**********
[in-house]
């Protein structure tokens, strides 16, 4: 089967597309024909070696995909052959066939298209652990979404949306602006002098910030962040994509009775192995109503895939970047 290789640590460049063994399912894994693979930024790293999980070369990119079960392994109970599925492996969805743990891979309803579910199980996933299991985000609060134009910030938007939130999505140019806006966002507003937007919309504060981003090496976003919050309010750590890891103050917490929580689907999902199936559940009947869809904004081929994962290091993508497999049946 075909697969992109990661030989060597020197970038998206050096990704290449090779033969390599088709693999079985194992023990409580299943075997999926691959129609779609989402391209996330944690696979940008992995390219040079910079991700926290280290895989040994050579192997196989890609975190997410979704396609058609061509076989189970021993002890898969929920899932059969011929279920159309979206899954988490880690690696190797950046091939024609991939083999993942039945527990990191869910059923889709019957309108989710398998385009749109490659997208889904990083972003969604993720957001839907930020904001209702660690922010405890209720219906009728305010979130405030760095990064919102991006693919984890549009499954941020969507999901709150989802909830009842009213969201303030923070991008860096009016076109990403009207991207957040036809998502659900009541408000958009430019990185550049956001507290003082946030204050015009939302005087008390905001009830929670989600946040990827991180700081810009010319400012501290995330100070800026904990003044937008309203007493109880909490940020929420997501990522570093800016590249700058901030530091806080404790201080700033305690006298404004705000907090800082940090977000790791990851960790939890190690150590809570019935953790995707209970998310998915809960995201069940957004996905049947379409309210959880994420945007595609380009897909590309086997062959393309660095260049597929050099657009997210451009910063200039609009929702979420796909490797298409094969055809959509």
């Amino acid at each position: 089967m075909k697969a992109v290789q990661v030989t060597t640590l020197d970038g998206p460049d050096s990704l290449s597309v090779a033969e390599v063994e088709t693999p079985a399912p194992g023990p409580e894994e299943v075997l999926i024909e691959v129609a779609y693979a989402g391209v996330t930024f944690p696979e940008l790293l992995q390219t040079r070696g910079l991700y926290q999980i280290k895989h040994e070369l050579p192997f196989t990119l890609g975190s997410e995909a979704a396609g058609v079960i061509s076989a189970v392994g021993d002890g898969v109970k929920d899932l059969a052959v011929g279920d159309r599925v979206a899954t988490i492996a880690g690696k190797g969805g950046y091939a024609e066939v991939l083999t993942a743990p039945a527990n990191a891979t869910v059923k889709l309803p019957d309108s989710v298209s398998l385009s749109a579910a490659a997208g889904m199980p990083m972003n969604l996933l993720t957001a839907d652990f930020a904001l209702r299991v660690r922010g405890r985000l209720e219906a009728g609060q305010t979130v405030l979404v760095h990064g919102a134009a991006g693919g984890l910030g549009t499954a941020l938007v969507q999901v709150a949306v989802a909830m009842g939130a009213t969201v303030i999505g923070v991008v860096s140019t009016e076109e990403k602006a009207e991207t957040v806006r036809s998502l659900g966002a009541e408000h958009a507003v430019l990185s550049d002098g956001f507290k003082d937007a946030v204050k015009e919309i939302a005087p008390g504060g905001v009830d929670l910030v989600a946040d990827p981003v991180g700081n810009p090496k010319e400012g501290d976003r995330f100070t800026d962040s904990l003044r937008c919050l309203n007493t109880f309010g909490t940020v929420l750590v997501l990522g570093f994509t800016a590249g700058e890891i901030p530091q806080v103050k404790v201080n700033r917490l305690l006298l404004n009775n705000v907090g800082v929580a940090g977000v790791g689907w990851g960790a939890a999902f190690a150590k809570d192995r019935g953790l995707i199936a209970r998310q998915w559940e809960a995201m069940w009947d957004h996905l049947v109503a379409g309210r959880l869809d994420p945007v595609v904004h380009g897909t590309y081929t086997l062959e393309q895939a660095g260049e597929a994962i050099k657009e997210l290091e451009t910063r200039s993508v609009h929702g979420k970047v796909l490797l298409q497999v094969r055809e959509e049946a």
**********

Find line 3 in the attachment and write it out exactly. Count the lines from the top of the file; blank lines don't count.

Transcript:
């Amino acid at each position: 089967m075909k697969a992109v290789q990661v030989t060597t640590l020197d970038g998206p460049d050096s990704l290449s597309v090779a033969e390599v063994e088709t693999p079985a399912p194992g023990p409580e894994e299943v075997l999926i024909e691959v129609a779609y693979a989402g391209v996330t930024f944690p696979e940008l790293l992995q390219t040079r070696g910079l991700y926290q999980i280290k895989h040994e070369l050579p192997f196989t990119l890609g975190s997410e995909a979704a396609g058609v079960i061509s076989a189970v392994g021993d002890g898969v109970k929920d899932l059969a052959v011929g279920d159309r599925v979206a899954t988490i492996a880690g690696k190797g969805g950046y091939a024609e066939v991939l083999t993942a743990p039945a527990n990191a891979t869910v059923k889709l309803p019957d309108s989710v298209s398998l385009s749109a579910a490659a997208g889904m199980p990083m972003n969604l996933l993720t957001a839907d652990f930020a904001l209702r299991v660690r922010g405890r985000l209720e219906a009728g609060q305010t979130v405030l979404v760095h990064g919102a134009a991006g693919g984890l910030g549009t499954a941020l938007v969507q999901v709150a949306v989802a909830m009842g939130a009213t969201v303030i999505g923070v991008v860096s140019t009016e076109e990403k602006a009207e991207t957040v806006r036809s998502l659900g966002a009541e408000h958009a507003v430019l990185s550049d002098g956001f507290k003082d937007a946030v204050k015009e919309i939302a005087p008390g504060g905001v009830d929670l910030v989600a946040d990827p981003v991180g700081n810009p090496k010319e400012g501290d976003r995330f100070t800026d962040s904990l003044r937008c919050l309203n007493t109880f309010g909490t940020v929420l750590v997501l990522g570093f994509t800016a590249g700058e890891i901030p530091q806080v103050k404790v201080n700033r917490l305690l006298l404004n009775n705000v907090g800082v929580a940090g977000v790791g689907w990851g960790a939890a999902f190690a150590k809570d192995r019935g953790l995707i199936a209970r998310q998915w559940e809960a995201m069940w009947d957004h996905l049947v109503a379409g309210r959880l869809d994420p945007v595609v904004h380009g897909t590309y081929t086997l062959e393309q895939a660095g260049e597929a994962i050099k657009e997210l290091e451009t910063r200039s993508v609009h929702g979420k970047v796909l490797l298409q497999v094969r055809e959509e049946a």